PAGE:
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Doctors Without Borders workers abducted in Darfur

Posted by africasjournal on March 12, 2009

By Sarah El Deeb – Associated Press

A worker walks into the offices of the Belgian branch of the aid group 'Doctors AP – A worker walks into the offices of the Belgian branch of the aid group ‘Doctors Without Borders’ known …

KHARTOUM, Sudan – Armed men abducted three international aid workers and two Sudanese guards in Darfur, a week after the government in Khartoum ordered aid groups expelled in response to an international arrest warrant for the Sudanese president, officials said Thursday.

The kidnappings — believed to be the first of Westerners in Darfur — took place late Wednesday in a rural area known as Saraf Umra about 125 miles west of the city of El Fasher, said Noureddine Mezni, a spokesman for U.N. peacekeepers in Khartoum.

The area is government controlled, and pro-government Arab militias known as janjaweed live and are based nearby.

The attackers stormed into the compound of the Belgian branch of the aid group Doctors Without Borders in the evening and abducted the staffers, said Susan Sandars, a Nairobi, Kenya-based spokeswoman for the group, which is also known as Medecins Sans Frontieres, or MSF.

The two Sudanese guards were later released, but a Canadian nurse, an Italian doctor and a French coordinator were still being held, she said, adding there was no information on the motive or the whereabouts of the kidnapped. There was no immediate claim of responsibility for the abduction.

The kidnappings come after Sudan expelled the 13 biggest aid groups from Darfur in response to the March 4 arrest warrant for Sudanese President Omar al-Bashir by the Netherlands-based International Criminal Court on charges of war crimes and crimes against humanity during the 6-year-old war in the region.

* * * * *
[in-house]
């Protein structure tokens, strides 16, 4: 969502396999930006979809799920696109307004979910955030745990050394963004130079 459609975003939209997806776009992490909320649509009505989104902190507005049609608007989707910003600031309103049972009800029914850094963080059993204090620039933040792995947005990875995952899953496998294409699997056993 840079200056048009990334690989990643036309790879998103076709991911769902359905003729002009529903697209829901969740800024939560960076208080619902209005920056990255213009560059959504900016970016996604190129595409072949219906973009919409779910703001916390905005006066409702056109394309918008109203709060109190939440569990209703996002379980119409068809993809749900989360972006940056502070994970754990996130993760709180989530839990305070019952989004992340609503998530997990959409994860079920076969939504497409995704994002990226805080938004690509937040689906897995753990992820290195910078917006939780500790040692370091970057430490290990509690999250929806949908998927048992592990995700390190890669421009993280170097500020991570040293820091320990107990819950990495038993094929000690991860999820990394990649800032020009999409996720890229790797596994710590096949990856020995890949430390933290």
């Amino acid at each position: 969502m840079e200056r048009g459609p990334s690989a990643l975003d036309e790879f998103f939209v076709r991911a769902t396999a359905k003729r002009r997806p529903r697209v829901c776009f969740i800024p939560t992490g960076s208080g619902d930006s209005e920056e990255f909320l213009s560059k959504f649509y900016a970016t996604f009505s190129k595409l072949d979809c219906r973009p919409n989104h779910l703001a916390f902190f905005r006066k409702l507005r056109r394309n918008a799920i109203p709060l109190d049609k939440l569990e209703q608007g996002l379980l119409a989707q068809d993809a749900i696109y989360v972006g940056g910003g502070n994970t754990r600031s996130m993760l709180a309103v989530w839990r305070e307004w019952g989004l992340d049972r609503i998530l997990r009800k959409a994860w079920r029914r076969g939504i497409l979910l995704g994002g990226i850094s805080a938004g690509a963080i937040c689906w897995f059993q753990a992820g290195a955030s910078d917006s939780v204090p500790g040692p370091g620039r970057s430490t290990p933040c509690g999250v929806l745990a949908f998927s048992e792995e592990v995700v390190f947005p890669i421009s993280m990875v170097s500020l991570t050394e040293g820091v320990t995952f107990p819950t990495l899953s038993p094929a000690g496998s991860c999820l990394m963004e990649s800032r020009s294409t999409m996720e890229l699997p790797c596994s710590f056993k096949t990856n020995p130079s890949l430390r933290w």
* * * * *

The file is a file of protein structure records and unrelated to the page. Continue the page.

Many fear the warrant would make the foreign community in Sudan a target for anger and revenge attacks.

The French and Dutch branches of MSF were among the 13 groups expelled from Darfur. Its Belgian, Swiss and Spanish branches, however, were allowed to remain, along with dozens of other smaller aid organization. MSF, which has five branches, had an extensive medical operation in Darfur and was often the only health provider in violence-stricken or rebel held areas.

Later Thursday, Christopher Stokes, director of MSF Belgium, said in Brussels that MSF decided to pull all its remaining staff from Darfur to Khartoum as a safety precaution until those abducted are freed.

“We are trying to negotiate for the moment the release of our colleagues,” Stokes said. “The only people that will stay behind are the people dealing with trying to secure the freedom of our colleagues. The remaining … MSF Belgium, Switzerland and Spain … also decided to withdraw their teams.”

The 13 expelled aid groups have all pulled out of the large western region of Sudan, although some stayed on in Khartoum. They represented about 40 percent of the humanitarian personnel in Darfur.

Authorities claimed the groups were cooperating with the ICC tribunal. Sudanese officials have warned that vigilantes could target foreigners, though they promised to try to protect them.

Hassabo Abdel-Rahman, of the government humanitarian affairs office said the three abducted workers were able to call their MSF colleagues after the kidnapping to assure they were in good health.

He said the two Sudanese guards who were released have been questioned by police but could not identify their kidnappers. “It’s an isolated and immoral act,” Abdel-Rahman said, claiming an unknown group was behind the abduction.

The ICC warrant accuses al-Bashir of orchestrating atrocities against civilians in Darfur, where his Arab-led government has been battling ethnic African rebels since 2003. Up to 300,000 people have been killed, and 2.7 million have been driven from their homes.

Most of those who have fled the fighting rely on U.N. agencies and international aid groups for their survival and the expulsion of the aid groups also raises fears of a humanitarian disaster.

MSF Belgium said on its Web site that the families of the kidnapped have been informed. “Doctors Without Borders is seriously concerned over their safety and is doing all that is possible to secure their safe release,” it said.

Sergio Cecchini of MSF in Rome said the group was not aware of any ransom requests and said he had no information of who was behind the kidnapping.

Aid workers or convoys are frequently attacked in Darfur by armed bandits from any of the multiple armed forces fighting in Darfur. Usually, aid workers are let go after their equipment is stolen, but some have been killed.

In February, two Sudanese working for the French Aide Medicale Internationale were killed by bandits. In 2006, a Sudanese working for Oxfam was kidnapped in the same area where the Wednesday kidnapping took place, and remained missing for at least 2 months, forcing Oxfam to shut down its offices there. The Sudanese was killed shortly after his release, when he got caught up in fighting while trying to get back to Saraf Umra.